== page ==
William Shakespeare

(26 April 1564 - 23 April 1616 / Warwickshire)

Comments about William Shakespeare

  • Fabrizio Frosini Fabrizio Frosini (12/10/2015 11:23:00 AM)

    'No legacy is so rich as honesty. '
    (All's Well that Ends Well, Act 3, Scene 5)

    'Nessuna eredità è cosi' ricca come l'onesta.'

    706 person liked.
    87 person did not like.
  • Fabrizio Frosini Fabrizio Frosini (12/10/2015 11:19:00 AM)

    'Cowards die many times
    before their deaths;
    The valiant never taste
    of death but once.'
    ('Julius Caesar', II,4)


    ''I codardi muoiono molte
    volte prima delle loro morti;
    il valoroso assaggia la
    morte solo una volta.''

  • Emeka Ajih Emeka Ajih (11/29/2015 8:45:00 AM)

    He is a True Great

  • Emeka Ajih Emeka Ajih (11/29/2015 8:45:00 AM)

    He is a True Great

  • mahmud muhammad (11/12/2015 3:42:00 AM)

    i believe william shakespear is the best poet and dramatist.

  • Anton K Anton K (11/5/2015 3:03:00 PM)

    Unbeatable. Unsurpassed. So human in spirit, so inhuman in skill.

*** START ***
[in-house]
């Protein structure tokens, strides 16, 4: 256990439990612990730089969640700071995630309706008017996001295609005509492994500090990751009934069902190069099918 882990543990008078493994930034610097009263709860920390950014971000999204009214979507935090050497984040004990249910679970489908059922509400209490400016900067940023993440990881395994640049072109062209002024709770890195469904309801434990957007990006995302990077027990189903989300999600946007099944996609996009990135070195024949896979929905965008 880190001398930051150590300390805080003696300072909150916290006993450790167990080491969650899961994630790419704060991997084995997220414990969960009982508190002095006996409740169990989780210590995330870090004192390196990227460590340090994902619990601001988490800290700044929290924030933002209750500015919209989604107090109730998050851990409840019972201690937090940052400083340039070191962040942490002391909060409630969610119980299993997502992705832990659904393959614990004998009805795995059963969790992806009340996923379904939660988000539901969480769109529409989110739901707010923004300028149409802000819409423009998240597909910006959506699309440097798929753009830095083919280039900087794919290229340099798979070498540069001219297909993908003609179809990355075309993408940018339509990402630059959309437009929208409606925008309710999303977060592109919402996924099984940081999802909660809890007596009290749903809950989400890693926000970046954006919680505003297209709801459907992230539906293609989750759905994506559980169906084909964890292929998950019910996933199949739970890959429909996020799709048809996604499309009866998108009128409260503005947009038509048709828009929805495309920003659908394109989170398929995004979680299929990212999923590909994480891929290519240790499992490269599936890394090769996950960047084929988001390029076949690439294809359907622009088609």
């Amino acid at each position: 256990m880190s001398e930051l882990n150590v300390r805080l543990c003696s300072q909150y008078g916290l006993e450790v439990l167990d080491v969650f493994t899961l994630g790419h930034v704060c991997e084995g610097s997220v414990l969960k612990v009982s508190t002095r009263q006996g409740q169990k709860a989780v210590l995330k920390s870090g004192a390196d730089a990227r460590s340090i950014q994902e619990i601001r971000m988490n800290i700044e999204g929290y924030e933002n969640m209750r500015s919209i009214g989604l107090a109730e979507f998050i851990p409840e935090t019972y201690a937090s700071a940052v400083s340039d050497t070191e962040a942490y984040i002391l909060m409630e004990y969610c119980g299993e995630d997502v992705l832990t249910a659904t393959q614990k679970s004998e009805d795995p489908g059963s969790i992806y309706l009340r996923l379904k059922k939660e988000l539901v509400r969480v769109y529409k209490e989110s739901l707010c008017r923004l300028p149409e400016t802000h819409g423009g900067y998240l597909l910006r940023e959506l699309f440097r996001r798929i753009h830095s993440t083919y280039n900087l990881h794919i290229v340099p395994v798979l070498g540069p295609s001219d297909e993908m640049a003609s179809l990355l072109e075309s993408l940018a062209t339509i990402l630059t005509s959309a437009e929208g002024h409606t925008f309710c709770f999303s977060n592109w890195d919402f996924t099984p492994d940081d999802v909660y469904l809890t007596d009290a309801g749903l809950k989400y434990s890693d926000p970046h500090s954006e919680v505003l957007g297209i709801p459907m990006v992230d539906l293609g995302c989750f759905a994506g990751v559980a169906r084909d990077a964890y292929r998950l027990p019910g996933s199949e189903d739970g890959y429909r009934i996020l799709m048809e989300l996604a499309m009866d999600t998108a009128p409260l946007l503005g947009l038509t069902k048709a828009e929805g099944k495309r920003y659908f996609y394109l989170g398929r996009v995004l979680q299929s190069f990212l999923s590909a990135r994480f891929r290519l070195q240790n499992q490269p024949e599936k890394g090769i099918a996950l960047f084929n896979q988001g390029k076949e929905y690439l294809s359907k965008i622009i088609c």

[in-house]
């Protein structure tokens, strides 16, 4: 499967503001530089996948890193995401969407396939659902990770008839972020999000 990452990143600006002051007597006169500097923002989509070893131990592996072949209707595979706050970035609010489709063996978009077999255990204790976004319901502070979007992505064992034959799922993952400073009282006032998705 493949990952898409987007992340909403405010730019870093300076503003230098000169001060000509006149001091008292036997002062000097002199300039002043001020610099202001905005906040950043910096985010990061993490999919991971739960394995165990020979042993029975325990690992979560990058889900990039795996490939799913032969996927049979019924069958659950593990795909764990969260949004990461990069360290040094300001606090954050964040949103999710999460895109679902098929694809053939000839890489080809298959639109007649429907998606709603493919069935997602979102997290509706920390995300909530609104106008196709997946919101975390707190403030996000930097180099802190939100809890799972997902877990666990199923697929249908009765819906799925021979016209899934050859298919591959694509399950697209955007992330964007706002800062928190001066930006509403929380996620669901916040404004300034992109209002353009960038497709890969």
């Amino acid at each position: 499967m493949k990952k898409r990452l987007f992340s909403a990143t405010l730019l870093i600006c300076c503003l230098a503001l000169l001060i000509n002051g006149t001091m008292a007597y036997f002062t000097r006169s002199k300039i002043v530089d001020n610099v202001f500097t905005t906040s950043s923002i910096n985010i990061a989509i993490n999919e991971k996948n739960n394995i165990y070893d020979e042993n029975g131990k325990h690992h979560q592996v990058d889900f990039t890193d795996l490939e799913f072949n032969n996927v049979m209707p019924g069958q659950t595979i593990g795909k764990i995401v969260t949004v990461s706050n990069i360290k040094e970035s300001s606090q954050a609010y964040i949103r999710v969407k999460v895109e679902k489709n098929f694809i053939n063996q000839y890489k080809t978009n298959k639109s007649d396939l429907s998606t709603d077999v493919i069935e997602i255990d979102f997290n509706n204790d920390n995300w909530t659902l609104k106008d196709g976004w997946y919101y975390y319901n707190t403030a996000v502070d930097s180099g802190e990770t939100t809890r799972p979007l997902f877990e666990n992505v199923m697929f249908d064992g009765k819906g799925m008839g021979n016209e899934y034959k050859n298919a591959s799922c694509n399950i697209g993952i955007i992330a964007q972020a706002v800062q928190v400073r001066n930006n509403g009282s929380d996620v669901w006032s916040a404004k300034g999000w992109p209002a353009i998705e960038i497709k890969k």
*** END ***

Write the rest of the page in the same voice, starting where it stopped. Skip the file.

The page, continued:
• rakesh vishwakarma (8/31/2015 7:31:00 AM)

    I have short information about this great poet. However, he is graetest.

  • Rafiqul Islam (8/9/2015 12:28:00 PM)

    Most favourite

  • sowmyasmeen nidabitha (7/15/2015 2:38:00 AM)

    Great poet

  • James Shakespeare (7/3/2015 8:20:00 AM)

    i like fish annd chips

Best Poem of William Shakespeare

All The World's A Stage

All the world's a stage,
And all the men and women merely players;
They have their exits and their entrances,
And one man in his time plays many parts,
His acts being seven ages. At first, the infant,
Mewling and puking in the nurse's arms.
Then the whining schoolboy, with his satchel
And shining morning face, creeping like snail
Unwillingly to school. And then the lover,
Sighing like furnace, with a woeful ballad
Made to his mistress' eyebrow. Then a soldier,
Full of strange oaths and bearded like the pard,
Jealous in honor, sudden and quick in ...

Read the full of All The World's A Stage

Sonnet Lxxvii

Thy glass will show thee how thy beauties wear,
Thy dial how thy precious minutes waste;
The vacant leaves thy mind's imprint will bear,
And of this book this learning mayst thou taste.
The wrinkles which thy glass will truly show
Of mouthed graves will give thee memory;
Thou by thy dial's shady stealth mayst know
Time's thievish progress to eternity.
Look, what thy memory can not contain

[Report Error]